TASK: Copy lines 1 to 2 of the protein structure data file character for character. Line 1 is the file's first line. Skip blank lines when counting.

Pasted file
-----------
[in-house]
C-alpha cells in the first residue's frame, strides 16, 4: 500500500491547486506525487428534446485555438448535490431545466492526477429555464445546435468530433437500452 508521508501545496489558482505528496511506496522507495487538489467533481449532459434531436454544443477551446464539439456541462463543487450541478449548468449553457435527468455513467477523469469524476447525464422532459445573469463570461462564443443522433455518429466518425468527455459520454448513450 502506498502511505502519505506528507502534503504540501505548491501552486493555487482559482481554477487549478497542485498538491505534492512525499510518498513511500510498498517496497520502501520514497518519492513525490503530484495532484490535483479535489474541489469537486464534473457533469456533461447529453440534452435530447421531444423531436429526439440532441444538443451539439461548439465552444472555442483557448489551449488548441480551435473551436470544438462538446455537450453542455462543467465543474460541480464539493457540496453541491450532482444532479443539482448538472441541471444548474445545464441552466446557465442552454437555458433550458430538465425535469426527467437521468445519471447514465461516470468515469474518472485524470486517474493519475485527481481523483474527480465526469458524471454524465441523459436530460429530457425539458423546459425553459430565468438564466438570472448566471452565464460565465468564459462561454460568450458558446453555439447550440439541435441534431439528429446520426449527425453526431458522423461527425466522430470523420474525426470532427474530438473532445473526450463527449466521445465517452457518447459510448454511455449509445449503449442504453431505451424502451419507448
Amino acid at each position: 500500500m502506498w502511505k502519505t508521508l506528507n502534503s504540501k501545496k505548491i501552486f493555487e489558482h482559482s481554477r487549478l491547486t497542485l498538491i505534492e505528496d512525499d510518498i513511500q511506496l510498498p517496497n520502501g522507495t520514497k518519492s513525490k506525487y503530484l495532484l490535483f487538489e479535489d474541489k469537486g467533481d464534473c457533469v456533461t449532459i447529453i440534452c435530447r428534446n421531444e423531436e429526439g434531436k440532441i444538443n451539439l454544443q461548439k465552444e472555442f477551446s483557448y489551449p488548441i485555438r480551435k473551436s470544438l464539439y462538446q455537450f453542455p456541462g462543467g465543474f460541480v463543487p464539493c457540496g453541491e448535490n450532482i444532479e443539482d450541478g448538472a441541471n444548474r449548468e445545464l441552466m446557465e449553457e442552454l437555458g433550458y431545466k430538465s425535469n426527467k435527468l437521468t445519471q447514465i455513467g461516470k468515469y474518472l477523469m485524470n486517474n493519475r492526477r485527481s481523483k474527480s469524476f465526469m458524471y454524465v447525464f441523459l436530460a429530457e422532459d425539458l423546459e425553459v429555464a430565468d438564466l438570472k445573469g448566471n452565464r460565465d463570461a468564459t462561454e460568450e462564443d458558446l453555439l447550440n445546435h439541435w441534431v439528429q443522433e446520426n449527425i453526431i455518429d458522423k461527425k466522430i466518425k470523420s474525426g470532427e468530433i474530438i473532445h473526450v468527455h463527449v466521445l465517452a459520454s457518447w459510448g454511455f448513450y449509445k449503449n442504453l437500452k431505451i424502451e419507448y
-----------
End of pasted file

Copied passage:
[in-house]
C-alpha cells in the first residue's frame, strides 16, 4: 500500500491547486506525487428534446485555438448535490431545466492526477429555464445546435468530433437500452 508521508501545496489558482505528496511506496522507495487538489467533481449532459434531436454544443477551446464539439456541462463543487450541478449548468449553457435527468455513467477523469469524476447525464422532459445573469463570461462564443443522433455518429466518425468527455459520454448513450 502506498502511505502519505506528507502534503504540501505548491501552486493555487482559482481554477487549478497542485498538491505534492512525499510518498513511500510498498517496497520502501520514497518519492513525490503530484495532484490535483479535489474541489469537486464534473457533469456533461447529453440534452435530447421531444423531436429526439440532441444538443451539439461548439465552444472555442483557448489551449488548441480551435473551436470544438462538446455537450453542455462543467465543474460541480464539493457540496453541491450532482444532479443539482448538472441541471444548474445545464441552466446557465442552454437555458433550458430538465425535469426527467437521468445519471447514465461516470468515469474518472485524470486517474493519475485527481481523483474527480465526469458524471454524465441523459436530460429530457425539458423546459425553459430565468438564466438570472448566471452565464460565465468564459462561454460568450458558446453555439447550440439541435441534431439528429446520426449527425453526431458522423461527425466522430470523420474525426470532427474530438473532445473526450463527449466521445465517452457518447459510448454511455449509445449503449442504453431505451424502451419507448